After a fast-paced two-day early career scientists’ workshop at the University of Embu, The Open Forum on Agricultural Biotechnology in Kenya (OFAB-Kenya) and partners organized a sensitization forum and study visit to a Bt cotton farm in Kirinyaga, central Kenya.

A beloved crop in the 90s, cotton’s lucrativeness waned with failing produce and weakening markets, until Bt cotton arrived to rekindle the love story. Consequently, for the higher yield, less spraying, and markedly higher quality produce, farmers have greatly embraced the genetically modified cotton and are already reaping benefits.

On a hot Wednesday afternoon, the young scientists, postgraduate students specializing in biotechnology, agriculture and breeding from 11 Kenyan universities, met Bt cotton farmers in central Kenya and interacted with the crop. Key researchers were also present.

On that day, the 22nd of May, the world was celebrating the 2024 International Day for Biological Diversity, whose theme was to “Be Part of the Plan”. This theme highlighted the importance of active involvement of every person in the implementation of the Kunming-Montreal Global Biodiversity Framework, which is aimed at halting and reversing biodiversity loss.

The initiative aimed to engage young scientists in critical conversations about biodiversity and their crucial role in its conservation. By exposing them to practical examples of how biotechnology crops, such as Bt cotton, can contribute to biodiversity preservation, the forum sought to inspire a generation of informed and proactive youth dedicated to sustainable agricultural practices.

National Biosafety Authority (NBA) Chief Executive Officer Dr. Roy Mugiira called on the young researchers to immerse themselves into advocacy, as their role is very critical and their voices very necessary.

“Your involvement in biotechnological discussions is essential for fostering a more informed public discourse on biotechnology in agriculture,” he said.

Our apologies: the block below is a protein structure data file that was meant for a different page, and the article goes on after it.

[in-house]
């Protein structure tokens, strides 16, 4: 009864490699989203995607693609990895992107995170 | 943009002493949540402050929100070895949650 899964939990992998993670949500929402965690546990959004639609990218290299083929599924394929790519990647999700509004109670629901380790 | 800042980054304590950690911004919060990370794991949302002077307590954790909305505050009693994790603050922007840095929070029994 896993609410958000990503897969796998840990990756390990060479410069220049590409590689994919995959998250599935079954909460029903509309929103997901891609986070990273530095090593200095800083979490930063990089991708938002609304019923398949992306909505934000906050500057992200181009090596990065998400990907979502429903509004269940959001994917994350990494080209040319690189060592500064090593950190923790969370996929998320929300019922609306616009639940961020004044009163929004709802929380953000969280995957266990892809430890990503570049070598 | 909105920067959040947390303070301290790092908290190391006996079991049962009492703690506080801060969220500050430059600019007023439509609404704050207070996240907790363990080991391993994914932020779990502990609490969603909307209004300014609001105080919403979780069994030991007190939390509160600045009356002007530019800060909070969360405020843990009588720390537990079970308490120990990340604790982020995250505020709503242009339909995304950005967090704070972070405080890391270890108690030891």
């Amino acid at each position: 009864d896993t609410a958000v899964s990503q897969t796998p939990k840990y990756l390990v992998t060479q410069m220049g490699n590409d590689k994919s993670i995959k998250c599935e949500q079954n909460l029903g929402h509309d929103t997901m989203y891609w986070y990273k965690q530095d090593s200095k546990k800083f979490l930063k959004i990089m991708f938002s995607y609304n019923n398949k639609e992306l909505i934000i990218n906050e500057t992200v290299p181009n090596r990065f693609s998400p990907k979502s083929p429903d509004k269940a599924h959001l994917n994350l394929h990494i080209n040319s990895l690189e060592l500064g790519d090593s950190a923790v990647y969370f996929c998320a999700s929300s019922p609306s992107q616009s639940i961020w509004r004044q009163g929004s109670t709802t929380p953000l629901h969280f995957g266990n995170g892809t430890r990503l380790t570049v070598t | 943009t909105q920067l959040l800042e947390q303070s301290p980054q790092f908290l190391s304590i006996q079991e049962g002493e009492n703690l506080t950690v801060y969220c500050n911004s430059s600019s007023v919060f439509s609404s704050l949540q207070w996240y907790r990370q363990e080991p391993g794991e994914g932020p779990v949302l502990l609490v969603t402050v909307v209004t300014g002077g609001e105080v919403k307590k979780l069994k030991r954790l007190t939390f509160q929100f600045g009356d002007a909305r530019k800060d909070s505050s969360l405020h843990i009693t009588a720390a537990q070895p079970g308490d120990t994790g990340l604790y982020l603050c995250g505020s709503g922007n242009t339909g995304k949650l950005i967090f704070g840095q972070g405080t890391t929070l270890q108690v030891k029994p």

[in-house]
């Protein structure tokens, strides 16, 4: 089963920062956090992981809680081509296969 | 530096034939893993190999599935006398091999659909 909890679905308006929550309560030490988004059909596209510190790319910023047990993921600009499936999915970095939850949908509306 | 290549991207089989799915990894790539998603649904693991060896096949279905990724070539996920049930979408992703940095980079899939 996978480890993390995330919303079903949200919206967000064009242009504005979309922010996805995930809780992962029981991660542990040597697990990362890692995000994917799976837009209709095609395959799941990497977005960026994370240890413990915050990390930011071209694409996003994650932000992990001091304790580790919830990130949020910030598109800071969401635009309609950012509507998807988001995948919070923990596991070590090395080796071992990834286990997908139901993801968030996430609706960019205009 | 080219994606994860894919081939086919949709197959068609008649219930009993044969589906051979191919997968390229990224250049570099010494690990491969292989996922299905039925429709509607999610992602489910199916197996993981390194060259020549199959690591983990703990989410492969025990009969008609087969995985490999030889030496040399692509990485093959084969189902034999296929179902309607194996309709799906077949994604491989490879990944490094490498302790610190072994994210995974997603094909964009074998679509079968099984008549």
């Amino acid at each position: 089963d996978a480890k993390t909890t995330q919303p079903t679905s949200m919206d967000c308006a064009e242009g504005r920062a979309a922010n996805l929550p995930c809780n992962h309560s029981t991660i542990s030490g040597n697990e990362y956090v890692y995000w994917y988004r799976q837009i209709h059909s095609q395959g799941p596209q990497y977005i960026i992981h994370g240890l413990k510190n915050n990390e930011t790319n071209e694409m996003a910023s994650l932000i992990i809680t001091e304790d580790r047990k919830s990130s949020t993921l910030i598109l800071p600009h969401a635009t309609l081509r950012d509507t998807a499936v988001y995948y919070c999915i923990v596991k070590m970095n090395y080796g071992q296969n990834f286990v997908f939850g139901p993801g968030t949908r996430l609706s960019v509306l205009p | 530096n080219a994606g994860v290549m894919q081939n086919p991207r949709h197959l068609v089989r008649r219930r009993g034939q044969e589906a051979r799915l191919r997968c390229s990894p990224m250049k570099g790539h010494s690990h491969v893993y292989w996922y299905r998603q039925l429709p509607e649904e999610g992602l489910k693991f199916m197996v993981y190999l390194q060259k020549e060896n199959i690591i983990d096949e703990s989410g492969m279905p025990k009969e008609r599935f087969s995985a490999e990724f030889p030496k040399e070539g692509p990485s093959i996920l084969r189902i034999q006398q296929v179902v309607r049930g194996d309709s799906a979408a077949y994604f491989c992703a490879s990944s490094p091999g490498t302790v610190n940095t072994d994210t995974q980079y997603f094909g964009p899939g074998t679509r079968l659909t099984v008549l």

During the visit, the participants interacted with a number of local farmers, gaining firsthand insights into the benefits of Bt cotton, including reduced pesticide use and increased crop resilience.

These advantages play a significant role in biodiversity conservation. The young scientists heard compelling stories from farmers about the positive changes in yields and the quality of produce since adopting Bt cotton.

The visit and workshop presented these young scientists with the chance to explore alternative career paths that align with their studies. By understanding the practical applications and benefits of biotechnology in real-world settings, they can better navigate their professional journeys and identify new opportunities within agricultural and environmental sectors.

OFAB-Kenya’s efforts to foster a deeper understanding of biotechnology’s role in agriculture aim to cultivate a network of advocates. Involving the youth in these initiatives is vital for the widespread acceptance and successful implementation of GM technology. It not only ensures the integration of innovative solutions in agriculture but also helps build a robust support system for sustainable practices among the next generation of scientists and farmers.